Friday 6 February 2015

Rabbi of Kindness

We spent much of the late 1980s living in a red-brick terraced house in Newcastle Upon Tyne in the North of England.We didn't have a television, there was no WWW yet, let alone youtube, netflix and 500 other sorts of media fix.  But we did have the wireless which we used to flick restlessly back and forth between BBC Radio 4 (current affairs) and Radio 3 (classical music) and BBC Off (go and read a book or ferment another gallon of hooch from some unlikely source). For a couple of minutes every weekday morning at around breakfast time, BBC-R4 broadcast Thought for the Day which was a smaller sound-bytier version of Alistair Cooke's Letter From America. T4tD's brief was "Reflections from a faith perspective on issues and people in the news" which was shared out among a regular stable people who thought they had something to say about such weighty matter.  The BBC wouldn't allow directly religious rants because they knew that their listeners were muslims, methodists, sikhs, hindus, jews and non-believers and nobody wanted a post-bag full of complaints from Offended of Bradford or Outraged, Tunbridge Wells. The majority of contributors were clerics of various denominations. So long as they stayed off preaching, the contributors seemed to be able to talk about whatever was rattling their chain that day - so long as their piece could be edited down to less than  200 seconds.  It was a bit anodyne really; what's the point if you're never tempted to roar across the kitchen to switch . . . that  . . . bugger  . . . off!  Indeed I'd forgotten I ever listened to the programme as I got ready for work in my first proper job.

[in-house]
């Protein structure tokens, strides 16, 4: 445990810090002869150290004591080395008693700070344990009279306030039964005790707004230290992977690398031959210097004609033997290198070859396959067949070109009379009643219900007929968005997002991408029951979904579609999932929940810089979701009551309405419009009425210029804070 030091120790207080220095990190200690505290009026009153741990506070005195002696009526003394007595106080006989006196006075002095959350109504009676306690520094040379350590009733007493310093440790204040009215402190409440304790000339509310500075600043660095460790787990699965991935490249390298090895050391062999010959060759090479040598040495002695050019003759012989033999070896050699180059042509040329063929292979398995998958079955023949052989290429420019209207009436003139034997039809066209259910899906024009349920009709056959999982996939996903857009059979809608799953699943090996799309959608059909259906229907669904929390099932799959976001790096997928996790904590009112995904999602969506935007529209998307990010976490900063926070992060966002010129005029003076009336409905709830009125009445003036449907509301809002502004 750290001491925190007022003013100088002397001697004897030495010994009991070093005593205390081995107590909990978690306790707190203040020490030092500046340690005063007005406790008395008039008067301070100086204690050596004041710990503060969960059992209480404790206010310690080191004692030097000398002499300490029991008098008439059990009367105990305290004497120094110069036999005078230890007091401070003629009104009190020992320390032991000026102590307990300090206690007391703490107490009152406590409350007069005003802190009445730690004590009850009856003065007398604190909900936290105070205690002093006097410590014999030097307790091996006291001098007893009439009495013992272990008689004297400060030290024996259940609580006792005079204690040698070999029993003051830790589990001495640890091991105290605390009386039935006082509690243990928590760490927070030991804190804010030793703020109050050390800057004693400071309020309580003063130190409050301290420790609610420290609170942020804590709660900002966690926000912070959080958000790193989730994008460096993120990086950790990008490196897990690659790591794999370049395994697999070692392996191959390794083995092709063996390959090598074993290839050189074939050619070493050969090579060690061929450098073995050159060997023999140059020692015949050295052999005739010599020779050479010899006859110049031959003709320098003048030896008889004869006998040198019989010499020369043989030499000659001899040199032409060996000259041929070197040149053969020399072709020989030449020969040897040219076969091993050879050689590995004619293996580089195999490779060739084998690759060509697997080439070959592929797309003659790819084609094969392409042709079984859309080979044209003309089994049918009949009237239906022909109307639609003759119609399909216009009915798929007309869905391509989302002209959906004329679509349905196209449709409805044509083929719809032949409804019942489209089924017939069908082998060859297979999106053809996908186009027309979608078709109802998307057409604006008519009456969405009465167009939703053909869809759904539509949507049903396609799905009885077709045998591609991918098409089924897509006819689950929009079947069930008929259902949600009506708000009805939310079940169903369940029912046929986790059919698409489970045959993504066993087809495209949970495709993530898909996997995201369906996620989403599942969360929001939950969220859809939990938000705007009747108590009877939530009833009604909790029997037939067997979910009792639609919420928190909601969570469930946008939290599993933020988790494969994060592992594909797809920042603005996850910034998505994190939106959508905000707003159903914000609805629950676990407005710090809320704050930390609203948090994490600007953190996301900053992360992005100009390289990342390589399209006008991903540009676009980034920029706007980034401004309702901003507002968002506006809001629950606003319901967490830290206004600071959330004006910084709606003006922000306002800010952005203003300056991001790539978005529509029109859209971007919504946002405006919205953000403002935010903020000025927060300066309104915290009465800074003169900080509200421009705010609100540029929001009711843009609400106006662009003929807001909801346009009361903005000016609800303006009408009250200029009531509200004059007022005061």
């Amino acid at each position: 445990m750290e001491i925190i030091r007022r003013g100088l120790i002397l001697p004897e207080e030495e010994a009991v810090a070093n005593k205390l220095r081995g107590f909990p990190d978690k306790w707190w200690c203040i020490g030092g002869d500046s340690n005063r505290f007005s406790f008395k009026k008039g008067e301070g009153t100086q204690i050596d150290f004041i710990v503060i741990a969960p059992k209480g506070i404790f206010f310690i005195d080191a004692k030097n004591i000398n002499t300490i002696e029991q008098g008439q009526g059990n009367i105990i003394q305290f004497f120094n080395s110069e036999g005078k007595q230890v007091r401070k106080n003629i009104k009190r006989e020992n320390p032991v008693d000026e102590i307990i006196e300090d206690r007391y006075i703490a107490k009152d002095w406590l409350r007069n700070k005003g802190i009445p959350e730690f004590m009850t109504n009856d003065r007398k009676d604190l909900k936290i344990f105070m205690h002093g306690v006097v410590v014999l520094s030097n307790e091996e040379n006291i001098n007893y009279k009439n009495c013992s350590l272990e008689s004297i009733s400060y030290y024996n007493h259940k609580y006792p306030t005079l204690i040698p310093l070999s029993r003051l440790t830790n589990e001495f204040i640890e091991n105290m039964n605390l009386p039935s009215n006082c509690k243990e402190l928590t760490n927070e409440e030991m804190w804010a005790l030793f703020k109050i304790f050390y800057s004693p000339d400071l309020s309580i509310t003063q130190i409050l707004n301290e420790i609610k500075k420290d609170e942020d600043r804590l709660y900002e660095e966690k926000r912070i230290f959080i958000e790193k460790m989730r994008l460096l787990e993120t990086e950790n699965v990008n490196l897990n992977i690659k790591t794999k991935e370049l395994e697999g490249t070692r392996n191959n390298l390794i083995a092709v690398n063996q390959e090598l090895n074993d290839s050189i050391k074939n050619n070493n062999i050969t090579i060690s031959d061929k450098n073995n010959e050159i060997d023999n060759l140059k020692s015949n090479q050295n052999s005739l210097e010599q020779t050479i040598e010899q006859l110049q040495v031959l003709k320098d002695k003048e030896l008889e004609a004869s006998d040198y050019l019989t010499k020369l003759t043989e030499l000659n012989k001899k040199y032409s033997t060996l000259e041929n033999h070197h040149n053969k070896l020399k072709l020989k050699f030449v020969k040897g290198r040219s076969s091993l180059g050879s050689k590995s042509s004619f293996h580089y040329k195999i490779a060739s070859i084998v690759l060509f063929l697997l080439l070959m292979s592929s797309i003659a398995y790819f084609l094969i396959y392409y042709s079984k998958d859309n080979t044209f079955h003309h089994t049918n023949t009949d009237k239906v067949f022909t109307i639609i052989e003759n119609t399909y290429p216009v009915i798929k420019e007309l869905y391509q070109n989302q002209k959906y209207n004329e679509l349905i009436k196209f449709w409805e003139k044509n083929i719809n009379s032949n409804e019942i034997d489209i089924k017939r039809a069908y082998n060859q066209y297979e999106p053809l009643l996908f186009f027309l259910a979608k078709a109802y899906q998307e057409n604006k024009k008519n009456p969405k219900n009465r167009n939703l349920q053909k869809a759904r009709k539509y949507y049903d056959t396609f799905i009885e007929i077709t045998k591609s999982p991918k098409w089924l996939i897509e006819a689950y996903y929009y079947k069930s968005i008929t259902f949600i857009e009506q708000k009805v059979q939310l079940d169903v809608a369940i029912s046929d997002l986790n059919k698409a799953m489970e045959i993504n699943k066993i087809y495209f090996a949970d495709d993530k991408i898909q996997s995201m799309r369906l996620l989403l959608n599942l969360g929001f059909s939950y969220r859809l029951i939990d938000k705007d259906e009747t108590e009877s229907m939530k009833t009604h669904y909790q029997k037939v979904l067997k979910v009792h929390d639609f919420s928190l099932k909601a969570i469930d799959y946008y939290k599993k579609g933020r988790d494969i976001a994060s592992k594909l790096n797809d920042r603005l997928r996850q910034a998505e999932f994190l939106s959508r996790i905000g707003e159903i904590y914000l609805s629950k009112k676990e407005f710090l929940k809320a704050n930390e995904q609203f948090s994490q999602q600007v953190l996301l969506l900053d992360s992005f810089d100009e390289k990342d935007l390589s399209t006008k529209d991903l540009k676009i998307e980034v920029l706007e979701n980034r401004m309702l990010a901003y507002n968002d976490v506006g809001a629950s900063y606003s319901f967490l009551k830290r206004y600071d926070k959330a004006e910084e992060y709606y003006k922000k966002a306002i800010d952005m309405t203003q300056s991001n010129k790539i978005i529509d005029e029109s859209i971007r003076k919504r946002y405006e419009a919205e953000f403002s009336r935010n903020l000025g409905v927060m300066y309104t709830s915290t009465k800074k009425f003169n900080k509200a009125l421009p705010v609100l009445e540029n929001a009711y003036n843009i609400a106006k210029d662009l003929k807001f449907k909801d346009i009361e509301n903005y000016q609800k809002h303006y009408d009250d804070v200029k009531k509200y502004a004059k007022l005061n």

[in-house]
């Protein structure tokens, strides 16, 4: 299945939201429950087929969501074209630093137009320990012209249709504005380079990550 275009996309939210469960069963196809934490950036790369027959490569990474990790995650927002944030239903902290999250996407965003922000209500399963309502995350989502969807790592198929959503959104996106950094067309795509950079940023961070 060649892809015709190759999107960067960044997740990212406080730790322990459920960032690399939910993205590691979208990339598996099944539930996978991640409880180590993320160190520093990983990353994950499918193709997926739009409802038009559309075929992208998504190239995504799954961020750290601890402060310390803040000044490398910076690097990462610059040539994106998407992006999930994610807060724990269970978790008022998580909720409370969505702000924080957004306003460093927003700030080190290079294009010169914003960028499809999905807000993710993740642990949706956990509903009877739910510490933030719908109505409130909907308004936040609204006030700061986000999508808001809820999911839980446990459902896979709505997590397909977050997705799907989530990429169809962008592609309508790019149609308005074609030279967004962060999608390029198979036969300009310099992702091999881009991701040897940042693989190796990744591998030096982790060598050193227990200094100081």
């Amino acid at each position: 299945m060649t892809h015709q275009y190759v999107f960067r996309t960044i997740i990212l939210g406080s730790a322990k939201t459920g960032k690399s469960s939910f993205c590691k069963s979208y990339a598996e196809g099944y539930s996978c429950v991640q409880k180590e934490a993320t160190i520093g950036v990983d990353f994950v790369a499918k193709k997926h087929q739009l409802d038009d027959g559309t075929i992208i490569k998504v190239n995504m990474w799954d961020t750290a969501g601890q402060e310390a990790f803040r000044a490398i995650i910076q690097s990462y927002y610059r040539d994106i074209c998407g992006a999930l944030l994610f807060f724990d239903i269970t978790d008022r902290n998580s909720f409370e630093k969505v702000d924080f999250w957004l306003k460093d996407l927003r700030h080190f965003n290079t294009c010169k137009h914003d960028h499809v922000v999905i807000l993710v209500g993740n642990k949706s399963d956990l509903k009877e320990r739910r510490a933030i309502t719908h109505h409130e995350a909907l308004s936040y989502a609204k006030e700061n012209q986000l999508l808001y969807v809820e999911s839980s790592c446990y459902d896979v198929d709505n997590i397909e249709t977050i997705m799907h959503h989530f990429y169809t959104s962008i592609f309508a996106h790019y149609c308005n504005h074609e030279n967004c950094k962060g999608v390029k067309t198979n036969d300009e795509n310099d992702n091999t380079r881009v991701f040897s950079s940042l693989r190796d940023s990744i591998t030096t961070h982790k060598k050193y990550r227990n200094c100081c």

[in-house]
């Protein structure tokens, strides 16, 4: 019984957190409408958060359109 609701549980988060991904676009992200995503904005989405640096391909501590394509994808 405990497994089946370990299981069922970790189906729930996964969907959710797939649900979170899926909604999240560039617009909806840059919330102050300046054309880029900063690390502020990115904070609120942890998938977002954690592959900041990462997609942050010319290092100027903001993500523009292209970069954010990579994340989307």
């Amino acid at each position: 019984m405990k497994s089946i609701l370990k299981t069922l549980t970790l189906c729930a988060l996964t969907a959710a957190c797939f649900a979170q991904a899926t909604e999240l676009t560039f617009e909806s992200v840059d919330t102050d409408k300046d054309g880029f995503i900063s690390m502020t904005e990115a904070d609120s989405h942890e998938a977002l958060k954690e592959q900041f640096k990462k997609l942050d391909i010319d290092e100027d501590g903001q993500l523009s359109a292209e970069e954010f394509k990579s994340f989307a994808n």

But it turns out that today is Rabbi Lionel Blue's 85th birthday [L laughing with the vicar].  He was a regular contributor to the programme back then and he was quietly funny, modest and compassionate.  His anecdotes hinged on simple things: kindness, the dissipation of anger, honesty, grief.  Hearing him often made me feel a little less ashamed to be human. You can catch him on youtube: 1) talking about finding compassion among quakers which led him from being a young, angry, confused and self-absorbed gay man to become a rabbi - indeed the first openly gay rabbi in Britain. The sound isn't great but the heart is big - make this your must-hear for the weekend. 2) about fluffing one of his T4tDs.  Here's one of his jokes: "Be warned by this minister who had to sit in a train next to a drunk reading a newspaper. ‘What’s gout?’ the drunk ­suddenly shouted. The minister saw his chance for a quick ­conversion. ‘Gout’, he said, ‘is a disease brought on by booze, gluttony and sex.’ ‘Well,’ said the drunk, ‘it says here that the bishop’s got it.’ "
Yarmulkes off!

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